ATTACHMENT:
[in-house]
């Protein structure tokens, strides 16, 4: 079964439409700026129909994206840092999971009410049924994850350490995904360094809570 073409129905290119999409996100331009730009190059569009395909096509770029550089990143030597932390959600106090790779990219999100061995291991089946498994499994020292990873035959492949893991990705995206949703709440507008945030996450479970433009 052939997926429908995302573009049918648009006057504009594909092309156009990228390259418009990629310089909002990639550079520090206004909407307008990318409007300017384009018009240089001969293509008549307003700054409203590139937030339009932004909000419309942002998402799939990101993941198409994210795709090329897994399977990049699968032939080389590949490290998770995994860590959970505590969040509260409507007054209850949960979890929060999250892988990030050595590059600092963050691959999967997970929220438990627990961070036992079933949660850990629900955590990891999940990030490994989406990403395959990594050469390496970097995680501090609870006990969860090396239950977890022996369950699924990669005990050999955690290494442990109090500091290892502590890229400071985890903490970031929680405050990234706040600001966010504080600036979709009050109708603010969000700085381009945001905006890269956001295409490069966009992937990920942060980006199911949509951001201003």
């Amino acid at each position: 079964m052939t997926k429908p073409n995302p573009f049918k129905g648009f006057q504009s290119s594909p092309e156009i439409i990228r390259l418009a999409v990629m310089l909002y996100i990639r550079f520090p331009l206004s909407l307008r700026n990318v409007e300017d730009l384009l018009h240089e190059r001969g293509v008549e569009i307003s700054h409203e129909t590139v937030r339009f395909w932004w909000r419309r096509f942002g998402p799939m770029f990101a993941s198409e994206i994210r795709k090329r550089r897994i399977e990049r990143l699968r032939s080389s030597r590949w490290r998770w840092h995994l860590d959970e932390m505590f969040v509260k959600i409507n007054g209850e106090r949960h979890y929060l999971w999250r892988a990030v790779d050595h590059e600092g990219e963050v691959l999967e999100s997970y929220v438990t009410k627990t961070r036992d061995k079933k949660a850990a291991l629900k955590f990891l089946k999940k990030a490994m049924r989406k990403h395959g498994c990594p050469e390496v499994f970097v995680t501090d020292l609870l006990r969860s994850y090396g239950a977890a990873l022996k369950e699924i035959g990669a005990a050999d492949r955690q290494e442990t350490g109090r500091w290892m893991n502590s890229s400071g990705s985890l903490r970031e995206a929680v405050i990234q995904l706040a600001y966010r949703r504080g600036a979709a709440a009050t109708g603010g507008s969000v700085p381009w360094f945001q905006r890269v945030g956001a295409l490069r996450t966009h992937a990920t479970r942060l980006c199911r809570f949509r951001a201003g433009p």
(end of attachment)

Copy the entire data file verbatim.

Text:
[in-house]
């Protein structure tokens, strides 16, 4: 079964439409700026129909994206840092999971009410049924994850350490995904360094809570 073409129905290119999409996100331009730009190059569009395909096509770029550089990143030597932390959600106090790779990219999100061995291991089946498994499994020292990873035959492949893991990705995206949703709440507008945030996450479970433009 052939997926429908995302573009049918648009006057504009594909092309156009990228390259418009990629310089909002990639550079520090206004909407307008990318409007300017384009018009240089001969293509008549307003700054409203590139937030339009932004909000419309942002998402799939990101993941198409994210795709090329897994399977990049699968032939080389590949490290998770995994860590959970505590969040509260409507007054209850949960979890929060999250892988990030050595590059600092963050691959999967997970929220438990627990961070036992079933949660850990629900955590990891999940990030490994989406990403395959990594050469390496970097995680501090609870006990969860090396239950977890022996369950699924990669005990050999955690290494442990109090500091290892502590890229400071985890903490970031929680405050990234706040600001966010504080600036979709009050109708603010969000700085381009945001905006890269956001295409490069966009992937990920942060980006199911949509951001201003």
């Amino acid at each position: 079964m052939t997926k429908p073409n995302p573009f049918k129905g648009f006057q504009s290119s594909p092309e156009i439409i990228r390259l418009a999409v990629m310089l909002y996100i990639r550079f520090p331009l206004s909407l307008r700026n990318v409007e300017d730009l384009l018009h240089e190059r001969g293509v008549e569009i307003s700054h409203e129909t590139v937030r339009f395909w932004w909000r419309r096509f942002g998402p799939m770029f990101a993941s198409e994206i994210r795709k090329r550089r897994i399977e990049r990143l699968r032939s080389s030597r590949w490290r998770w840092h995994l860590d959970e932390m505590f969040v509260k959600i409507n007054g209850e106090r949960h979890y929060l999971w999250r892988a990030v790779d050595h590059e600092g990219e963050v691959l999967e999100s997970y929220v438990t009410k627990t961070r036992d061995k079933k949660a850990a291991l629900k955590f990891l089946k999940k990030a490994m049924r989406k990403h395959g498994c990594p050469e390496v499994f970097v995680t501090d020292l609870l006990r969860s994850y090396g239950a977890a990873l022996k369950e699924i035959g990669a005990a050999d492949r955690q290494e442990t350490g109090r500091w290892m893991n502590s890229s400071g990705s985890l903490r970031e995206a929680v405050i990234q995904l706040a600001y966010r949703r504080g600036a979709a709440a009050t109708g603010g507008s969000v700085p381009w360094f945001q905006r890269v945030g956001a295409l490069r996450t966009h992937a990920t479970r942060l980006c199911r809570f949509r951001a201003g433009p």